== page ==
Zip Compression A lossless compression method that can be applied to any kind of field. By specifying a compression level of 1 to 9 the user can tune the method to provide higher performance (and lower compression ratios), or lower performance (and higher compression ratios). It achieves higher compression ratios than LZ4 but this is always at the expense of encoding and decoding speed and memory consumption. This industry standard method is widely used in file compression tools.
LZMA Compression A lossless compression method that can be applied to any kind of field. By specifying a compression level of 1 to 9 the user can tune the method to provide higher performance (and lower compression ratios), or lower performance (and higher compression ratios). This method can produce higher compression ratios than LZ4 and Zip, but at considerable expense. For compression levels of 1 to 4, the method is generally fast and cheap but may not provide significantly better compression than Zip. At compression levels 5 to 9 the method significantly improves compression ratios but the cost is large in terms of time, memory consumption and computing requirements. This industry standard method is widely used in file compression tools.
PNG Compression A lossless compression method that can be applied to 'Image' fields only. The user does not need to specify a compression level. It will achieve higher compression ratios than the general lossless compression methods (LZ4, Zip, LZMA), but the encoding performance is relatively poor. It is an industry standard image compression method commonly used for internet imagery and image editing software.
JPEG Compression A lossy compression method that can be applied to 'Image' fields only. By specifying a compression level of 0 to 9 the user can control the quality of the image from highest quality (largest size) to lowest quality (smallest size). In general, it will achieve higher compression ratios than any of the lossless compression methods and the encoding and decoding performance is very good. It can only be used for single component or three component color (R, G, B, RGB or BGR). If an alpha channel is present this will be written separately using a lossless encoder. It is an industry standard image compression method commonly used for internet imagery and image editing software.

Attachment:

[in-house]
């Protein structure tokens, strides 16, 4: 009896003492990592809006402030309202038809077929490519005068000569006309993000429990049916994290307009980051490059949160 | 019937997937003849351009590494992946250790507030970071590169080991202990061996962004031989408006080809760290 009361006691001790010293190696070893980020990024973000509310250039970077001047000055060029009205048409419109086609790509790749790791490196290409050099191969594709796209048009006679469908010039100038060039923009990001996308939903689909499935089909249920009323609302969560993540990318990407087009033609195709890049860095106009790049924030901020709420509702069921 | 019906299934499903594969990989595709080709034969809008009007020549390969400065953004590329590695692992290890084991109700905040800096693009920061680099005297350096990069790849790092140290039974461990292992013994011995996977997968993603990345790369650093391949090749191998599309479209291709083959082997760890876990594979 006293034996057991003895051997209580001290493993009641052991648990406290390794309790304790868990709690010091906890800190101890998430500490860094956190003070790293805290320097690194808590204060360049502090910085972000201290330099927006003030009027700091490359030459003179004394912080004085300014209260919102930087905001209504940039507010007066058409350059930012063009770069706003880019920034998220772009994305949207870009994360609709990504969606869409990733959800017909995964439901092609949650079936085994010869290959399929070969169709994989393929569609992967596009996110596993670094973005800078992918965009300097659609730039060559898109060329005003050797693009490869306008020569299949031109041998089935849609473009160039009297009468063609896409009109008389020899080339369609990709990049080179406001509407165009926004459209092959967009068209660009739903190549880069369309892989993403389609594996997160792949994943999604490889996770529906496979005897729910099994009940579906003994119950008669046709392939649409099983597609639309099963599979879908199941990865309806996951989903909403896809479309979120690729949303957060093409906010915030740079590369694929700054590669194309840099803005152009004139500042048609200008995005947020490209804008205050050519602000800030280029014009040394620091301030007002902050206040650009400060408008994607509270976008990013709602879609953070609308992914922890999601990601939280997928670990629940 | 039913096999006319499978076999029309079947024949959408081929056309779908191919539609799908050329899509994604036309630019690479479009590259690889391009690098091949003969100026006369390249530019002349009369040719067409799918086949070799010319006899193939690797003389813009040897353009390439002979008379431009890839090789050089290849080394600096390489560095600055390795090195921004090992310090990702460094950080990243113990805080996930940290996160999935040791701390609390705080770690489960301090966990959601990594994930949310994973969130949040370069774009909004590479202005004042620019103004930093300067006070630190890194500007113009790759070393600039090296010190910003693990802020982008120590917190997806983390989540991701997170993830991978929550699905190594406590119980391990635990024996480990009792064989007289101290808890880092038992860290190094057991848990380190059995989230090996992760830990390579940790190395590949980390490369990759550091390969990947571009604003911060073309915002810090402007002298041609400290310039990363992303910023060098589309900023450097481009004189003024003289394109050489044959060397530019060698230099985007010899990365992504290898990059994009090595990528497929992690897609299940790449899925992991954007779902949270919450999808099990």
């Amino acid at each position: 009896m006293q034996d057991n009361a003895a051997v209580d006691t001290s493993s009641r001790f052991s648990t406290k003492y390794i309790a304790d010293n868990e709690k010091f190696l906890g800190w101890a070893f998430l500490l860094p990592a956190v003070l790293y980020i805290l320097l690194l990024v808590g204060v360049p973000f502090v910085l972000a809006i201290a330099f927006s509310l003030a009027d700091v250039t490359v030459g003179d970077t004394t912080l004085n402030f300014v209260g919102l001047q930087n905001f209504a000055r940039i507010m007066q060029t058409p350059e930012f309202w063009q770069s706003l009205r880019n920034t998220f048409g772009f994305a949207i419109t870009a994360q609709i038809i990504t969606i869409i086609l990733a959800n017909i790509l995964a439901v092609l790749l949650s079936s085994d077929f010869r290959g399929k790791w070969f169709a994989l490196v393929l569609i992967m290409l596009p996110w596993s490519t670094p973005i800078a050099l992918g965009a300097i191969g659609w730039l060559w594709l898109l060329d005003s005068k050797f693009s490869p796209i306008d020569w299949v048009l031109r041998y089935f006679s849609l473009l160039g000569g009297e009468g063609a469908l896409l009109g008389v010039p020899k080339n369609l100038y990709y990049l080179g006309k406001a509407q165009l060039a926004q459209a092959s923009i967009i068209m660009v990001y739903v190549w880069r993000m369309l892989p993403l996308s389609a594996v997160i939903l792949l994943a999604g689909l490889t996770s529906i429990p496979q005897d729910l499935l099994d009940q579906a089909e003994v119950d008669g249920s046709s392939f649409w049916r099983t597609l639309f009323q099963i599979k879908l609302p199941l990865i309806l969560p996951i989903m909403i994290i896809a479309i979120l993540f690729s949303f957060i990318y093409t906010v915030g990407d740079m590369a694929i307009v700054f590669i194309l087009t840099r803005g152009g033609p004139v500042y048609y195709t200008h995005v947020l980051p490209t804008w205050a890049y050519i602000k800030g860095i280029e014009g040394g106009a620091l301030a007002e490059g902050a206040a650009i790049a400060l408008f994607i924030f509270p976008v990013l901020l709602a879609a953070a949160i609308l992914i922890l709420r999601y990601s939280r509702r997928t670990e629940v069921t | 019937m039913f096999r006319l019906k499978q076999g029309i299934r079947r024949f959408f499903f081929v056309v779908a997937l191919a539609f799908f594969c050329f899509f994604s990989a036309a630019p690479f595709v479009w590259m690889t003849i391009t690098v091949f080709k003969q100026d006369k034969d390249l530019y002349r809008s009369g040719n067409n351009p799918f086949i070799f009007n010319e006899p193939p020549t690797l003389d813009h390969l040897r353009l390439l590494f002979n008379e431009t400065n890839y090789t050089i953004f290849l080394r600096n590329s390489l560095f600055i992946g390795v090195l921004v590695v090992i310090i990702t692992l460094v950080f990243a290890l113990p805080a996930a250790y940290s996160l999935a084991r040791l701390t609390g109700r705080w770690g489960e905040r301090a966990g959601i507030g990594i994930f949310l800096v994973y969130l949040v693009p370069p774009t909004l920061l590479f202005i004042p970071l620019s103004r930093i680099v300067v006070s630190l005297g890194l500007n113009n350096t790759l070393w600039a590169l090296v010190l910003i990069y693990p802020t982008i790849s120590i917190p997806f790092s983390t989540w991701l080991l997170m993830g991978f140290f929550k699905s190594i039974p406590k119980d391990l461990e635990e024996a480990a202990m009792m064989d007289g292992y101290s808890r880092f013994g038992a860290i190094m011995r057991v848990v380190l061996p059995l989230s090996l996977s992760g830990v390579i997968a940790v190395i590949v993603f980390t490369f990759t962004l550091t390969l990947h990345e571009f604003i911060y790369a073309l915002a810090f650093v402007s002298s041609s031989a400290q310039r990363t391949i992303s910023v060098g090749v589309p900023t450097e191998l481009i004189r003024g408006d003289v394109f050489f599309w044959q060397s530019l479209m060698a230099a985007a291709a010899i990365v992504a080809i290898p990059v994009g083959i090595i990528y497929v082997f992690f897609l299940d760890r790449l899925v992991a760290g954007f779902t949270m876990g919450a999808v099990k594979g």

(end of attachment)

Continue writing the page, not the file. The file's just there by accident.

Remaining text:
For 'Continuous' and 'Classified' grids you must select a general lossless method. For rasters that are images you can select either lossless or lossy image compression methods.

An example:

A dataset we regularly use in live demonstrations is a digital surface model from Denmark. The Danish GeoData Agency makes this data available for anyone to download. The data is 1.6 meter resolution for the whole country.

The original data consists of 653 individual ASCII grid files. The files total about 130 GB in size.

All 653 files can be merged into a single MRR format raster grid in one operation. The size of the resulting grid depends on the level of compression chosen. For example using LZMA with level 4 compression the resulting file is 29.8 GB.

And there is more...

Consider this article to be part 1. Everything in this article pertains to the first release. The second release (once again being renamed to MapInfo Pro Advanced) offers additional capabilities which will appear in a future article. A very important improvement is the ability to merge rasters with different resolution (cell sizes) into a single file. In addition, rasters can be created using a field and band structure.

Want to try MapInfo Pro Advanced?

In early November, the MapInfo Pro v15.2 free trial will be posted for download. This will include MapInfo Pro Advanced.

Article by Tom Probert, Editor of "The MapInfo Pro" journal
When not writing articles for "The MapInfo Pro" journal, Tom enjoys talking to MapInfo Pro users at conferences and events. When not working he likes to see movies with car chases, explosions and kung-fu fighting.